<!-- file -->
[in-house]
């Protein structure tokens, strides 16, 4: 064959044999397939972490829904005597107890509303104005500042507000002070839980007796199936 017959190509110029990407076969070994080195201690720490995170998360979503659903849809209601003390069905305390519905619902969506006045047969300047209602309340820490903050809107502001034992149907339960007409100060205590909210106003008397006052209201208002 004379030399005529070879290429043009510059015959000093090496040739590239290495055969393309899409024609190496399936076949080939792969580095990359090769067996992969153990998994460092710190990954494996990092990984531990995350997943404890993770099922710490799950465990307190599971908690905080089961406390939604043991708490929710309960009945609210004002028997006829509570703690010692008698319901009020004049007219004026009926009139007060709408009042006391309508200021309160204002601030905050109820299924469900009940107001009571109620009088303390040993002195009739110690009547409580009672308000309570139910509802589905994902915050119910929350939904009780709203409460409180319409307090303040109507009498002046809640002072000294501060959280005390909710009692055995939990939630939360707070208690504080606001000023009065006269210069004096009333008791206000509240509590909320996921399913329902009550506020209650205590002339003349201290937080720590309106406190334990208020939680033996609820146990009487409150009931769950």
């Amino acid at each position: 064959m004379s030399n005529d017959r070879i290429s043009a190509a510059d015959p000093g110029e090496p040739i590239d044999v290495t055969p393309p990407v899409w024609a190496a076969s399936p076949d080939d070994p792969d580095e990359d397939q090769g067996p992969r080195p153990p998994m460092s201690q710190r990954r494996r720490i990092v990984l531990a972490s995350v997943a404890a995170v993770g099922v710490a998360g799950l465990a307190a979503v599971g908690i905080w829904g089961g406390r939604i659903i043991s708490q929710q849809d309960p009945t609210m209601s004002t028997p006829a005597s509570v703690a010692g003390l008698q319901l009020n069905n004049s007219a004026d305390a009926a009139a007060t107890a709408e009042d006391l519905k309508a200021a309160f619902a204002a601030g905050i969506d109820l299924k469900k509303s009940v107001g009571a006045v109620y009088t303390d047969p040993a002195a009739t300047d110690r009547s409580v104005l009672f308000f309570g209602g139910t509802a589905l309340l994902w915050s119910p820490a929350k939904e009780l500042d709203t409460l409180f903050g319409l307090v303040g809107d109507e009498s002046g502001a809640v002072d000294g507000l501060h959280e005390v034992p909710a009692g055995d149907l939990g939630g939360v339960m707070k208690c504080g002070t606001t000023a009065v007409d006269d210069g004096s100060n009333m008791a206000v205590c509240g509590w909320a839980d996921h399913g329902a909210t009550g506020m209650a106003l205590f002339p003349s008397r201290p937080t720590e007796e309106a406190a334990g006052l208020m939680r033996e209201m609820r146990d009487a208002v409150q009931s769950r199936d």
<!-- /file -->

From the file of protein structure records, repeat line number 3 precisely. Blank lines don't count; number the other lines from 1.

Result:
């Amino acid at each position: 064959m004379s030399n005529d017959r070879i290429s043009a190509a510059d015959p000093g110029e090496p040739i590239d044999v290495t055969p393309p990407v899409w024609a190496a076969s399936p076949d080939d070994p792969d580095e990359d397939q090769g067996p992969r080195p153990p998994m460092s201690q710190r990954r494996r720490i990092v990984l531990a972490s995350v997943a404890a995170v993770g099922v710490a998360g799950l465990a307190a979503v599971g908690i905080w829904g089961g406390r939604i659903i043991s708490q929710q849809d309960p009945t609210m209601s004002t028997p006829a005597s509570v703690a010692g003390l008698q319901l009020n069905n004049s007219a004026d305390a009926a009139a007060t107890a709408e009042d006391l519905k309508a200021a309160f619902a204002a601030g905050i969506d109820l299924k469900k509303s009940v107001g009571a006045v109620y009088t303390d047969p040993a002195a009739t300047d110690r009547s409580v104005l009672f308000f309570g209602g139910t509802a589905l309340l994902w915050s119910p820490a929350k939904e009780l500042d709203t409460l409180f903050g319409l307090v303040g809107d109507e009498s002046g502001a809640v002072d000294g507000l501060h959280e005390v034992p909710a009692g055995d149907l939990g939630g939360v339960m707070k208690c504080g002070t606001t000023a009065v007409d006269d210069g004096s100060n009333m008791a206000v205590c509240g509590w909320a839980d996921h399913g329902a909210t009550g506020m209650a106003l205590f002339p003349s008397r201290p937080t720590e007796e309106a406190a334990g006052l208020m939680r033996e209201m609820r146990d009487a208002v409150q009931s769950r199936d």